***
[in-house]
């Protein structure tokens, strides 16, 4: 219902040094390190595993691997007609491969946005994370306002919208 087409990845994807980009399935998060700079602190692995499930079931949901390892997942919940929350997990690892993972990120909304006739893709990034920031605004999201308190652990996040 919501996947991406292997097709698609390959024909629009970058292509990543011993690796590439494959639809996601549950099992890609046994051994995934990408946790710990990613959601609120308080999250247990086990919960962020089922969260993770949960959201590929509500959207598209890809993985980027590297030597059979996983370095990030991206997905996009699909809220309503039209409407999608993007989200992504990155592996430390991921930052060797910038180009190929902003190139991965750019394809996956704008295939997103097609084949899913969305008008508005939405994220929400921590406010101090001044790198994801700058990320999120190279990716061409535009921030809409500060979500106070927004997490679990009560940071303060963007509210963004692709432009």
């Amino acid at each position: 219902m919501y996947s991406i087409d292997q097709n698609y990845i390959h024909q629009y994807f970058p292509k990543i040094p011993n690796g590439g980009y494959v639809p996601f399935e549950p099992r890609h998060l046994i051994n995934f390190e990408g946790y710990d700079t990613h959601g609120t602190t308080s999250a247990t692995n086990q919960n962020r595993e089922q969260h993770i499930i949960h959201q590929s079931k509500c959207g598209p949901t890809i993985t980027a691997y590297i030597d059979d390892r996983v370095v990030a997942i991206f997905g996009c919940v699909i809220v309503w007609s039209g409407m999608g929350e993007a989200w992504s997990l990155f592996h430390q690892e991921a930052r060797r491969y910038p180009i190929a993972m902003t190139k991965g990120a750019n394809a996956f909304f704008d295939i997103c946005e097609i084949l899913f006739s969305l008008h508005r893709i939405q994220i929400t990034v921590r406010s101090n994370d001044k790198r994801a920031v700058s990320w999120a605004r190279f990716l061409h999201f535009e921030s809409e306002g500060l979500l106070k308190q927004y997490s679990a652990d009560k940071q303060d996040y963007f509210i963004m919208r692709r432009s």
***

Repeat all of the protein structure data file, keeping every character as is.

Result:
[in-house]
């Protein structure tokens, strides 16, 4: 219902040094390190595993691997007609491969946005994370306002919208 087409990845994807980009399935998060700079602190692995499930079931949901390892997942919940929350997990690892993972990120909304006739893709990034920031605004999201308190652990996040 919501996947991406292997097709698609390959024909629009970058292509990543011993690796590439494959639809996601549950099992890609046994051994995934990408946790710990990613959601609120308080999250247990086990919960962020089922969260993770949960959201590929509500959207598209890809993985980027590297030597059979996983370095990030991206997905996009699909809220309503039209409407999608993007989200992504990155592996430390991921930052060797910038180009190929902003190139991965750019394809996956704008295939997103097609084949899913969305008008508005939405994220929400921590406010101090001044790198994801700058990320999120190279990716061409535009921030809409500060979500106070927004997490679990009560940071303060963007509210963004692709432009």
């Amino acid at each position: 219902m919501y996947s991406i087409d292997q097709n698609y990845i390959h024909q629009y994807f970058p292509k990543i040094p011993n690796g590439g980009y494959v639809p996601f399935e549950p099992r890609h998060l046994i051994n995934f390190e990408g946790y710990d700079t990613h959601g609120t602190t308080s999250a247990t692995n086990q919960n962020r595993e089922q969260h993770i499930i949960h959201q590929s079931k509500c959207g598209p949901t890809i993985t980027a691997y590297i030597d059979d390892r996983v370095v990030a997942i991206f997905g996009c919940v699909i809220v309503w007609s039209g409407m999608g929350e993007a989200w992504s997990l990155f592996h430390q690892e991921a930052r060797r491969y910038p180009i190929a993972m902003t190139k991965g990120a750019n394809a996956f909304f704008d295939i997103c946005e097609i084949l899913f006739s969305l008008h508005r893709i939405q994220i929400t990034v921590r406010s101090n994370d001044k790198r994801a920031v700058s990320w999120a605004r190279f990716l061409h999201f535009e921030s809409e306002g500060l979500l106070k308190q927004y997490s679990a652990d009560k940071q303060d996040y963007f509210i963004m919208r692709r432009s």